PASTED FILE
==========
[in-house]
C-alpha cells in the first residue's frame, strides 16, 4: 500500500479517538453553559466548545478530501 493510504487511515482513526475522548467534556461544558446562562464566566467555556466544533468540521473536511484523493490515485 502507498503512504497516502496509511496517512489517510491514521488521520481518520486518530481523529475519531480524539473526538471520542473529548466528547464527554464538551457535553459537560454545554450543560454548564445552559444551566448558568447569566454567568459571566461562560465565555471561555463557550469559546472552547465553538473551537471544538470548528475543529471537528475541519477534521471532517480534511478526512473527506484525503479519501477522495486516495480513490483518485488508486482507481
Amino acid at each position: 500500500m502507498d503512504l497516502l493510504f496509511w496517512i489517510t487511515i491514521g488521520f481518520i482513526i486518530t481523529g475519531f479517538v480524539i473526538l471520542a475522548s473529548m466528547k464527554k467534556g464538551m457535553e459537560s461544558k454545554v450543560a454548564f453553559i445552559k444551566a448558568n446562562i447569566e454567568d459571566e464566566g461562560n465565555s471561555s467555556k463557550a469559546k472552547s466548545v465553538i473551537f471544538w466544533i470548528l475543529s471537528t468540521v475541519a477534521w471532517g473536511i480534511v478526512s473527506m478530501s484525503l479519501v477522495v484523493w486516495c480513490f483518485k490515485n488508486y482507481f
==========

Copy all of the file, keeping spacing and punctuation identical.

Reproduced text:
[in-house]
C-alpha cells in the first residue's frame, strides 16, 4: 500500500479517538453553559466548545478530501 493510504487511515482513526475522548467534556461544558446562562464566566467555556466544533468540521473536511484523493490515485 502507498503512504497516502496509511496517512489517510491514521488521520481518520486518530481523529475519531480524539473526538471520542473529548466528547464527554464538551457535553459537560454545554450543560454548564445552559444551566448558568447569566454567568459571566461562560465565555471561555463557550469559546472552547465553538473551537471544538470548528475543529471537528475541519477534521471532517480534511478526512473527506484525503479519501477522495486516495480513490483518485488508486482507481
Amino acid at each position: 500500500m502507498d503512504l497516502l493510504f496509511w496517512i489517510t487511515i491514521g488521520f481518520i482513526i486518530t481523529g475519531f479517538v480524539i473526538l471520542a475522548s473529548m466528547k464527554k467534556g464538551m457535553e459537560s461544558k454545554v450543560a454548564f453553559i445552559k444551566a448558568n446562562i447569566e454567568d459571566e464566566g461562560n465565555s471561555s467555556k463557550a469559546k472552547s466548545v465553538i473551537f471544538w466544533i470548528l475543529s471537528t468540521v475541519a477534521w471532517g473536511i480534511v478526512s473527506m478530501s484525503l479519501v477522495v484523493w486516495c480513490f483518485k490515485n488508486y482507481f